The first Western devotee of Sri Bhagavan was already grounded in occultism when he came to India in 1911. He was only twenty-one and had come to take up a post in the Police service at Vellore. He engaged a tutor, one Narasimhayya, to teach him Telugu and in the very first lesson asked him whether he could procure a book in English on Hindu astrology. It was a strange request from a white sahib, but Narasimhayya assented and got him one from a library. The next day Humphreys asked an even more astonishing question, “Do you know any Mahatma here?”
In 1917 Ganapati Sastri and other devotees put a number of questions to Sri Bhagavan and the questions and answers have been recorded in a book entitled Sri Ramana Gita, more erudite and doctrinal than most of the books. Characteristically, one of the questions that Ganapati Sastri asked was whether someone who attained Jnana (Self-realization), as it were, by the way while seeking some specific powers would find his original desires fulfilled. And nowhere is Sri Bhagavan’s swift and subtle humour better illustrated than in the reply he gave, “If the Yogi, though starting upon Yoga for the fulfilment of his desires, gained Knowledge in the meantime he would not be unduly elated even though his desires were likewise fulfilled.”
Mudaliar did not understand the silent upadesa (guidance); he was still confused as to what path he should follow. Shortly afterwards Sri Bhagavan appeared to him in a dream and said: “Let your vision be unified and withdrawn from objects, both external and internal. Thus, as differences disappear you will progress.” Mudaliar understood this to apply to his physical sight and replied: “This does not seem to me the right way. If such a superior person as you gives me advice like this who will give me true advice?” However, Sri Bhagavan assured him that it was the right way.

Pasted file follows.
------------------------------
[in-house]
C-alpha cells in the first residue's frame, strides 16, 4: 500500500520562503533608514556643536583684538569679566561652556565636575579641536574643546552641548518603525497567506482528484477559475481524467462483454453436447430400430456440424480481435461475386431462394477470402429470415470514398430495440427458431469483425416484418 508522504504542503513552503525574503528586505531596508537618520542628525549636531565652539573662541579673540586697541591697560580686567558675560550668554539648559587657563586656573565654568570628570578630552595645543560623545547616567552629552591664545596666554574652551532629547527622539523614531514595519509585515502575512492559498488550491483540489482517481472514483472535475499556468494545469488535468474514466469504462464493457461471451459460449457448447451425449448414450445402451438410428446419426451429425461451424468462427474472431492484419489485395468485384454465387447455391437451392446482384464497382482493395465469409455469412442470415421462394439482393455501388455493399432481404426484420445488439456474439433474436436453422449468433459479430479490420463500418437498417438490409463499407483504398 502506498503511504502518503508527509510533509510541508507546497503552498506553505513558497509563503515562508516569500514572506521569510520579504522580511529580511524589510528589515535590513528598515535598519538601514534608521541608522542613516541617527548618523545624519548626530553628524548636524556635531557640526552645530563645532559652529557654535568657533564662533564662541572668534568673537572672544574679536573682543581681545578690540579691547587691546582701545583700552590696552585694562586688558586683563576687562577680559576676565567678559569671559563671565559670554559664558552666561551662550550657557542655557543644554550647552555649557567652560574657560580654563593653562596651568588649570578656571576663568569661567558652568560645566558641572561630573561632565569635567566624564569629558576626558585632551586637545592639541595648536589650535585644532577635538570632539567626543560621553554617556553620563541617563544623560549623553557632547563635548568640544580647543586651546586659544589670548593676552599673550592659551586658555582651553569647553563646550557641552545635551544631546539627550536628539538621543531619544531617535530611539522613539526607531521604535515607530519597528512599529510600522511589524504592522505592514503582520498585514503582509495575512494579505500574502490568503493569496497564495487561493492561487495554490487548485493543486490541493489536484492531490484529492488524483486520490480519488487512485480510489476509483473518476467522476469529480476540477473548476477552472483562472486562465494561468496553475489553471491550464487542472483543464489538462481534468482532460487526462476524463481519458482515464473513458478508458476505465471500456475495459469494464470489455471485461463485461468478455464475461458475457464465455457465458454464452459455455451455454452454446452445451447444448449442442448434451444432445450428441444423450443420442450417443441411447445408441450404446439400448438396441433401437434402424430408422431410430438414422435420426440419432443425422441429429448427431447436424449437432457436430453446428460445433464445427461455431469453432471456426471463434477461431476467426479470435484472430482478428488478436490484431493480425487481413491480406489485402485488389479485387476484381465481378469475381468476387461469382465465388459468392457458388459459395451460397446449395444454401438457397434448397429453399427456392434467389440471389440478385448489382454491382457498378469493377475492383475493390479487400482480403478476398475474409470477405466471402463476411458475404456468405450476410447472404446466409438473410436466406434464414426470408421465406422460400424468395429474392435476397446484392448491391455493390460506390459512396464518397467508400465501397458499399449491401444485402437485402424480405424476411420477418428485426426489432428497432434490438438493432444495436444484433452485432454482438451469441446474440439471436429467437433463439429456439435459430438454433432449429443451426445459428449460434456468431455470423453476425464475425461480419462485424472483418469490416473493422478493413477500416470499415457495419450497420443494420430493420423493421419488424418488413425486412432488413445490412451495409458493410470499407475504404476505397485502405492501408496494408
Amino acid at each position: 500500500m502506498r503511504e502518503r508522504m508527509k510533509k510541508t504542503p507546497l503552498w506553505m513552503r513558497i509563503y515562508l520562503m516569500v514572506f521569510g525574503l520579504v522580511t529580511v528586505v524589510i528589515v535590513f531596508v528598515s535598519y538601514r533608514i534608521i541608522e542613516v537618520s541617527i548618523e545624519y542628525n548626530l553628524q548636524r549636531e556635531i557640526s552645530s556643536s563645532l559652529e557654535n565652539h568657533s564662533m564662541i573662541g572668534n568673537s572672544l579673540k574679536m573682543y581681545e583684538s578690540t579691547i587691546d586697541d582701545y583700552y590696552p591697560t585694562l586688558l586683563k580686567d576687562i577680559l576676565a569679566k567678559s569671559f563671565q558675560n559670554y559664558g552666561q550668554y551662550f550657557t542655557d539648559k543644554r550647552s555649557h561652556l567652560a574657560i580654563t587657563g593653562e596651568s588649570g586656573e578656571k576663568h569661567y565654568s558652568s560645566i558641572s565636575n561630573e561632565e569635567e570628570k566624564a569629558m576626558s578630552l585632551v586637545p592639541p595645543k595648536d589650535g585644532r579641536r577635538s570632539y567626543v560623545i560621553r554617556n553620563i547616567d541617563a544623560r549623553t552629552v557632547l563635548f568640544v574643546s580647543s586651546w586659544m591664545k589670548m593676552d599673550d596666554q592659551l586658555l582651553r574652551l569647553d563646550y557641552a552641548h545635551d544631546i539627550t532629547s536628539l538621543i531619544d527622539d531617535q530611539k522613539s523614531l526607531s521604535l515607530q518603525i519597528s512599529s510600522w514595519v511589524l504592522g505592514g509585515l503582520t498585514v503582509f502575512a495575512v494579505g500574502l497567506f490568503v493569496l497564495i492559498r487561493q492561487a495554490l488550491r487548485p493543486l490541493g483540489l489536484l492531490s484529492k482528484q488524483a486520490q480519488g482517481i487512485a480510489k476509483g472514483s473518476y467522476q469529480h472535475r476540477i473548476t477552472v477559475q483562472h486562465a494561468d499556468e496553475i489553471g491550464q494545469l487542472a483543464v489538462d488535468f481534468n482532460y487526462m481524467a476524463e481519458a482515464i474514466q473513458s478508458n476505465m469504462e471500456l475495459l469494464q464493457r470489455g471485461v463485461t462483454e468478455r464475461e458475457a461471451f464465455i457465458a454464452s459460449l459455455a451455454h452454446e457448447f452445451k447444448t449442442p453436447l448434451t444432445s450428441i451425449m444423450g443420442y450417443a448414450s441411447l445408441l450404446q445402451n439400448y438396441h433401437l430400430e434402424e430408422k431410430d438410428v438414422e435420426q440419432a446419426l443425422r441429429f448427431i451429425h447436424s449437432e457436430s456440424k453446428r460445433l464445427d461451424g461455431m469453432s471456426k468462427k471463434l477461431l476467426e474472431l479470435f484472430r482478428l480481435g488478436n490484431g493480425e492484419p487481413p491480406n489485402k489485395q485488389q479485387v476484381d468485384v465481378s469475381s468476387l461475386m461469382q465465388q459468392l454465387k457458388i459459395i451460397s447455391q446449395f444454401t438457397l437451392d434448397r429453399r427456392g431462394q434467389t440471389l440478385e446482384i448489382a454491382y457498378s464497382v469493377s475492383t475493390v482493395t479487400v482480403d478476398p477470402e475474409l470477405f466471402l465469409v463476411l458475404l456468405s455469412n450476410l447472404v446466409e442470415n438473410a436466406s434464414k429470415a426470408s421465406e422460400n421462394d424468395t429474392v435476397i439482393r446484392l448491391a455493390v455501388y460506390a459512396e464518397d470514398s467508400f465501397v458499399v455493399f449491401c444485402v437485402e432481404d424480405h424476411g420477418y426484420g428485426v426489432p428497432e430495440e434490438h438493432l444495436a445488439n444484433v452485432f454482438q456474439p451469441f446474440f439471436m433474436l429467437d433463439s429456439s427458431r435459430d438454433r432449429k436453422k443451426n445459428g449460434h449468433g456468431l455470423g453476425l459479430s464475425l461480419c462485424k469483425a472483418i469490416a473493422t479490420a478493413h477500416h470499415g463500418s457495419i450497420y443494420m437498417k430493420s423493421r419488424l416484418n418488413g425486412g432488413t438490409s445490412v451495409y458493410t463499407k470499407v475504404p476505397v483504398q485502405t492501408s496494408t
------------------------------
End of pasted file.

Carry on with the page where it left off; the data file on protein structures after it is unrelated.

Sivaprakasam Pillai sat before Sri Bhagavan, he again had a vision. This time Bhagavan’s body shone like the morning sun and round him a halo as of full moons. Then again he saw the entire body covered with sacred ashes and the eyes glowing with compassion. Again two days later he had a vision, this time as though the body of Sri Bhagavan was of pure crystal. He was overwhelmed and feared to leave lest the joy surging in his heart should cease. Eventually he returned to his village, the unasked questions answered. He spent the rest of his life in celibacy and austerity. All these experiences he described in a Tamil poem. He also wrote other poems in praise of Sri Bhagavan, some of which are still sung by the devotees.
Although the doctrine Sri Bhagavan taught never varied, the way of teaching varies according to the character and understanding of the questioner. During the years on the hill, records were kept of the experiences of some of the devotees and of the expositions they received, and a few of these are given below. Indeed, it may be said that the experiences of his devotees constitute the biography of Sri Bhagavan, since he himself was established in the immutability beyond events and experiences.